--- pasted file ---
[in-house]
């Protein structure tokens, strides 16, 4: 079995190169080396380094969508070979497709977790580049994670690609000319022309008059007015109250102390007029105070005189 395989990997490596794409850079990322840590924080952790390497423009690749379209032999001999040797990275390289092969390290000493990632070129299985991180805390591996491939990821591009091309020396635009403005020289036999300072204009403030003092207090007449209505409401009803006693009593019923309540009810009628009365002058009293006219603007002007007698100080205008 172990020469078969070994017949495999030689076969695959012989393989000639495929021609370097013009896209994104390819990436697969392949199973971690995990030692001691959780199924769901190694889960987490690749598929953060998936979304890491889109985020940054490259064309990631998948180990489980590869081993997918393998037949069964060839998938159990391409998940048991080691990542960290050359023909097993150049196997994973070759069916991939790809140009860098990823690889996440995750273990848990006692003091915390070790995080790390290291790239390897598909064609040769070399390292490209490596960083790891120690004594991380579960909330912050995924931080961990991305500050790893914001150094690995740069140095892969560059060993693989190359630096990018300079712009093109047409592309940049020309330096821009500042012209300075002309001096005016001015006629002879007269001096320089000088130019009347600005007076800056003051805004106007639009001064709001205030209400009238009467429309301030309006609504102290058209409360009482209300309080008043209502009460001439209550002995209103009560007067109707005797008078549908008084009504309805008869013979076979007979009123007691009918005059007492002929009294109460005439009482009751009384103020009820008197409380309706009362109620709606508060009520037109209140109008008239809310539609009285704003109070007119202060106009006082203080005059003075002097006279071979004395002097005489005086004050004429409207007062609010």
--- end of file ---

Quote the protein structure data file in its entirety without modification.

[in-house]
């Protein structure tokens, strides 16, 4: 079995190169080396380094969508070979497709977790580049994670690609000319022309008059007015109250102390007029105070005189 395989990997490596794409850079990322840590924080952790390497423009690749379209032999001999040797990275390289092969390290000493990632070129299985991180805390591996491939990821591009091309020396635009403005020289036999300072204009403030003092207090007449209505409401009803006693009593019923309540009810009628009365002058009293006219603007002007007698100080205008 172990020469078969070994017949495999030689076969695959012989393989000639495929021609370097013009896209994104390819990436697969392949199973971690995990030692001691959780199924769901190694889960987490690749598929953060998936979304890491889109985020940054490259064309990631998948180990489980590869081993997918393998037949069964060839998938159990391409998940048991080691990542960290050359023909097993150049196997994973070759069916991939790809140009860098990823690889996440995750273990848990006692003091915390070790995080790390290291790239390897598909064609040769070399390292490209490596960083790891120690004594991380579960909330912050995924931080961990991305500050790893914001150094690995740069140095892969560059060993693989190359630096990018300079712009093109047409592309940049020309330096821009500042012209300075002309001096005016001015006629002879007269001096320089000088130019009347600005007076800056003051805004106007639009001064709001205030209400009238009467429309301030309006609504102290058209409360009482209300309080008043209502009460001439209550002995209103009560007067109707005797008078549908008084009504309805008869013979076979007979009123007691009918005059007492002929009294109460005439009482009751009384103020009820008197409380309706009362109620709606508060009520037109209140109008008239809310539609009285704003109070007119202060106009006082203080005059003075002097006279071979004395002097005489005086004050004429409207007062609010």